Wayne Rooney's four goals took United back to the top of the Premier League as they took advantage of their rivals' FA Cup commitments and Boaz Myhill discovered that a week is a long time in goalkeeping.
Myhill produced the performance of the season last Saturday to keep Spurs out. Yesterday he was implicated in Rooney's first two goals as the crowd's acclaim for their striker gradually replaced the "Glazers out" chants. It was as reassuring an end to the week as you can have when you are £700 million in debt.
For a long time, United – Rooney apart – made heavy weather of it. Rooney and Michael Owen had already threatened to embarrass Hull with their pace on a number of occasions before a corner was only cleared as far as Paul Scholes. His shot from 30 yards was his usual clean strike, but Myhill would have caught it between his teeth at White Hart Lane. At Old Trafford, he merely parried it into the path of Rooney, who put it straight back past him.
The wonder was that it took United almost an hour and a quarter to extend that lead. Apart from Rooney, who expected to be involved in everything, Nani was having probably his best game, repeatedly ripping Hull apart down the right flank.
The best chances fell to Owen – after a particularly intricate piece of approach work just before half-time – and Park Ji-Sung, who miskicked from one of Nani's endless string of crosses. There could have been a price to pay for such profligacy and the Hull substitute, Kamel Ghilas, almost exacted it with a shot on the turn in a crowded penalty area that skidded past the far post. Sir Alex Ferguson described that as "a wake-up call" and United – and Rooney in particular – were certainly wide awake in the last 15 minutes. Myhill could only push Nani's free-kick on to the bar when he should have caught it comfortably, Dimitar Berbatov hooked it back into the middle and Rooney fired home.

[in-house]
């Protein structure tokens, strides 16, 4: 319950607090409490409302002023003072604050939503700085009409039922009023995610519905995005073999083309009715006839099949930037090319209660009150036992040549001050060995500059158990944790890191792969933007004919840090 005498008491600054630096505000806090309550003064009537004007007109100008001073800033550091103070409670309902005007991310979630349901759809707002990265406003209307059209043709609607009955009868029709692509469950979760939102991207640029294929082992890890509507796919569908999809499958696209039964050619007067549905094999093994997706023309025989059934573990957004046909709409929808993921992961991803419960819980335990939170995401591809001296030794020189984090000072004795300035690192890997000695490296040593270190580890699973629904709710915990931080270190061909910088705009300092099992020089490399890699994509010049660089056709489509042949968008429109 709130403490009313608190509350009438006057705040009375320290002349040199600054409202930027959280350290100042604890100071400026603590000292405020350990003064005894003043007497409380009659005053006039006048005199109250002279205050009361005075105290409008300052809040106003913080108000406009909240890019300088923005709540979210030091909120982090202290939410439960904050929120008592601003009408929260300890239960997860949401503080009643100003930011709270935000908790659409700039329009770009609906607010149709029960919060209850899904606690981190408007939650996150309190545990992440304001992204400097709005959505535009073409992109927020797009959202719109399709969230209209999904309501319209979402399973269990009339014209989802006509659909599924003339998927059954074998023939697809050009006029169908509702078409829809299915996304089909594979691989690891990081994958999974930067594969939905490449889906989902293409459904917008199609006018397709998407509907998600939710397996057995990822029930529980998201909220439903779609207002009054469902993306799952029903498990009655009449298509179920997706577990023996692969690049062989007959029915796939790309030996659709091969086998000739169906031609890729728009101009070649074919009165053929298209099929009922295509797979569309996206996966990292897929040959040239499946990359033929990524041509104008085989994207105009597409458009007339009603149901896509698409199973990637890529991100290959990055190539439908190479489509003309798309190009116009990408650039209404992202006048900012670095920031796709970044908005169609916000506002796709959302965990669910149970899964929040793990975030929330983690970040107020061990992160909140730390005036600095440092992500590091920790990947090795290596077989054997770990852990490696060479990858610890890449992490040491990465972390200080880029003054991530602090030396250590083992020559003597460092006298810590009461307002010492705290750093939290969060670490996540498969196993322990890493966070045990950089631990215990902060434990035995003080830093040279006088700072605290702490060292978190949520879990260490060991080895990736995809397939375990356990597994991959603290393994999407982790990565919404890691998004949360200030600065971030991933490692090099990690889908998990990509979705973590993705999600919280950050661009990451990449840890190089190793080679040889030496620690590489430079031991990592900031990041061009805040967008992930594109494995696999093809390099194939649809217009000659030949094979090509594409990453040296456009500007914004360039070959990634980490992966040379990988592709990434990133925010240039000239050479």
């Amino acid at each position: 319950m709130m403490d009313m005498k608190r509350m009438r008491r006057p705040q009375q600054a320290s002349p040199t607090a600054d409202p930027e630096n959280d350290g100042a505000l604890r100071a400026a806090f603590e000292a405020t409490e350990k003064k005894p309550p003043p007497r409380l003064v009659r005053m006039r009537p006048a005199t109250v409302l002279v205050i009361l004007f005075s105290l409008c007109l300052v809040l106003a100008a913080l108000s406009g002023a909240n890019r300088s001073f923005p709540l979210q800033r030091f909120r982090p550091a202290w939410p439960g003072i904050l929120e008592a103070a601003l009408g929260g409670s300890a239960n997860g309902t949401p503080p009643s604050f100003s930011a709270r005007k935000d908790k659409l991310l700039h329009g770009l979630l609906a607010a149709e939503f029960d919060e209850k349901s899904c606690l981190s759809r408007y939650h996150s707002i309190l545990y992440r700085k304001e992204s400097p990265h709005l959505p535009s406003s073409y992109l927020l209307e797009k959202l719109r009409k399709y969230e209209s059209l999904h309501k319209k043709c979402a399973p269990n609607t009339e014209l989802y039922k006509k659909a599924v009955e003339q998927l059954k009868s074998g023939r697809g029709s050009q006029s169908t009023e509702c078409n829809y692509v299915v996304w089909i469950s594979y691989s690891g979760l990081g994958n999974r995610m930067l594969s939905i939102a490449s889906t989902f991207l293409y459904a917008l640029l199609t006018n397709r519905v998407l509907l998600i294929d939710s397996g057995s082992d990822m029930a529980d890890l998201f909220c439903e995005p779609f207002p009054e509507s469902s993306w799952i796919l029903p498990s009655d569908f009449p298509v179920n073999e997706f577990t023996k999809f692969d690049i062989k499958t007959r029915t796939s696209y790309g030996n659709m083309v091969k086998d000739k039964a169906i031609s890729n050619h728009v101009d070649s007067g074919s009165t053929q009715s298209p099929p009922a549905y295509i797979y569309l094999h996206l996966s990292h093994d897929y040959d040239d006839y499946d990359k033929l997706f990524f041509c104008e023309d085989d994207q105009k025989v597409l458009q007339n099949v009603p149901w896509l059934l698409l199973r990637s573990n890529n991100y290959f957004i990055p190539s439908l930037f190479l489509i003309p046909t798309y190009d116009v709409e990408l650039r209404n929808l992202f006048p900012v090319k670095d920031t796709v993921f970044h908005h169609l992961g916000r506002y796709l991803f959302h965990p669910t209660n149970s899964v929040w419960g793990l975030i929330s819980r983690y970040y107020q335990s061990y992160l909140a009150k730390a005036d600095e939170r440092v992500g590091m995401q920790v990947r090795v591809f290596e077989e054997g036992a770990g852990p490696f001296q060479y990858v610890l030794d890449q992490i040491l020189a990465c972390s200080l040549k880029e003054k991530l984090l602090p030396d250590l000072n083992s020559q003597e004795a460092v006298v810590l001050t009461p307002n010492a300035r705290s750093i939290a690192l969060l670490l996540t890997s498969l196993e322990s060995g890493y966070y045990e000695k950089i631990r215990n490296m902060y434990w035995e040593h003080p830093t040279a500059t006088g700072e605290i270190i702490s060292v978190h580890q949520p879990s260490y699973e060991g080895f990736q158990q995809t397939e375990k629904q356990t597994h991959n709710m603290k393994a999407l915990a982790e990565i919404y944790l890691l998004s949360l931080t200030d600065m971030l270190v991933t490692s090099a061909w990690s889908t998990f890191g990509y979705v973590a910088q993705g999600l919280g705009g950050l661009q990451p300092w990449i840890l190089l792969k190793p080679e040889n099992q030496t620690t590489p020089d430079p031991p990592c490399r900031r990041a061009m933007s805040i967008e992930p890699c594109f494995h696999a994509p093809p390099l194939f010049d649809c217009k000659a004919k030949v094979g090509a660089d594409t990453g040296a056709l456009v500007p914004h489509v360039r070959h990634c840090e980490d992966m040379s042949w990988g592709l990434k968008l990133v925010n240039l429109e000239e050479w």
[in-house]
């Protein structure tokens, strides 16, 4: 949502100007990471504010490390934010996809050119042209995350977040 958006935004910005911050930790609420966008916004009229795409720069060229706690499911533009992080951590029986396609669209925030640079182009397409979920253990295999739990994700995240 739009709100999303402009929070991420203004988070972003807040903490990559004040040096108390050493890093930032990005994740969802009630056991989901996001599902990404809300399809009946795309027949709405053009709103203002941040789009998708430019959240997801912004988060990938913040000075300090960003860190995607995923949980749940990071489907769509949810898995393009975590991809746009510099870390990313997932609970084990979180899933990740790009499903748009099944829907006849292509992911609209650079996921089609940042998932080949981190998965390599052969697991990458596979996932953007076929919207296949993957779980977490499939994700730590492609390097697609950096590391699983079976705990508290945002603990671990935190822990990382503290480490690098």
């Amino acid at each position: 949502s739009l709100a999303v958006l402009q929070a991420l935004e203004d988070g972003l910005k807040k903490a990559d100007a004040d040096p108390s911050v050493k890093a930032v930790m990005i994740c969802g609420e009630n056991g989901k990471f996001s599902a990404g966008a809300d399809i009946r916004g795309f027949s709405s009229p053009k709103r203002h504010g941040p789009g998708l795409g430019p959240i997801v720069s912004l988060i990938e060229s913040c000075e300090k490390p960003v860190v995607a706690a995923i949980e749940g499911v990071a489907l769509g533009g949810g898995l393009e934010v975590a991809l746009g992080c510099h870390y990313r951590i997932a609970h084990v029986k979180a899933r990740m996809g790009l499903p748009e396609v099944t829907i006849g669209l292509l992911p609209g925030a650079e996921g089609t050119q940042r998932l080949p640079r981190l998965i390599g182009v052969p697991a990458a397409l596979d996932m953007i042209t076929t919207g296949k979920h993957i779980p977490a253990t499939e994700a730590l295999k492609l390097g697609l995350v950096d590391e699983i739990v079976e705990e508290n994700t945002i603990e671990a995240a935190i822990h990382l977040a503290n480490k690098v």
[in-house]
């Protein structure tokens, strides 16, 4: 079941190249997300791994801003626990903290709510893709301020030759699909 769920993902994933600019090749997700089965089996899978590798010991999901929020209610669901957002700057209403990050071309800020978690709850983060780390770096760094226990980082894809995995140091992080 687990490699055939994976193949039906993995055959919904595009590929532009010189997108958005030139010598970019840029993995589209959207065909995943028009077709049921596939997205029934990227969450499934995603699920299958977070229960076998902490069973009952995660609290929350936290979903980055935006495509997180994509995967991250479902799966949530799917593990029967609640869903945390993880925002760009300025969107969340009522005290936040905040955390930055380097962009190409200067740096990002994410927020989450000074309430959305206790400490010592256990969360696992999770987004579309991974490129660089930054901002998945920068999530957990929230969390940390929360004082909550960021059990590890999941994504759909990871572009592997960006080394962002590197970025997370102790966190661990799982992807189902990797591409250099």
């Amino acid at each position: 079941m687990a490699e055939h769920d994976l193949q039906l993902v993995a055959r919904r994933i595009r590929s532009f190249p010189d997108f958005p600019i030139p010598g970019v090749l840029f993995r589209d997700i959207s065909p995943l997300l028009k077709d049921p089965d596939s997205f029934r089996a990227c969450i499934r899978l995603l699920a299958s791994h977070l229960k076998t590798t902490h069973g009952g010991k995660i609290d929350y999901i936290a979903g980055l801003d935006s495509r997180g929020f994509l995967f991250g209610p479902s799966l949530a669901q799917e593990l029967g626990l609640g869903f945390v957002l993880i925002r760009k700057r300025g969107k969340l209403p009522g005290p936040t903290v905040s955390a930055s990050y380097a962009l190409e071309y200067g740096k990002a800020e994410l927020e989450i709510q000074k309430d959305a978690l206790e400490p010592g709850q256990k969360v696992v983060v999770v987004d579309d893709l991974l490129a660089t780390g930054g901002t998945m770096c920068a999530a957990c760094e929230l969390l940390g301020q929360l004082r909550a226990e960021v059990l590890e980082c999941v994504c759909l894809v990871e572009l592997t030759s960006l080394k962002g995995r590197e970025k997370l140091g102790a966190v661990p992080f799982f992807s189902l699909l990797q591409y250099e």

His third came with a header from Nani's pinpoint cross and then, in injury time, he controlled Berbatov's chip to make it three in 11 minutes and score four for the club for the first time. It took his total so far this season to 20 and, as Ferguson observed, bettering his all-time best of 23 should now be a formality.
Rooney made a point of thanking Nani, so often the butt of the fans' disapproval at Old Trafford, for his contribution to his haul. "I'm happy to help him," said the Portuguese winger. "It gives us confidence to know that we've got a striker who can score every game."
Hull, with chairman – or ex-chairman – problems of their own, never came to terms with him. "When you've got the quality of Wayne Rooney against you, half-chances are great chances for him," said their manager, Phil Brown. "He puts defenders under constant pressure, forces you to make mistakes and that was the difference between the two teams."
Brown had no inclination to argue with the assessment of Rooney as one of the best strikers in the world on current form. "Not after witnessing what I've just witnessed," he said. "It certainly bodes well for England."
Something else that could do that was a quiet return by Rio Ferdinand, playing for the first time since October after recovering from a back injury. He will have more demanding matches than this, however, between now and the end of the season.
Referee: Steve Bennett
Man of the match: Rooney
Match rating: 6/10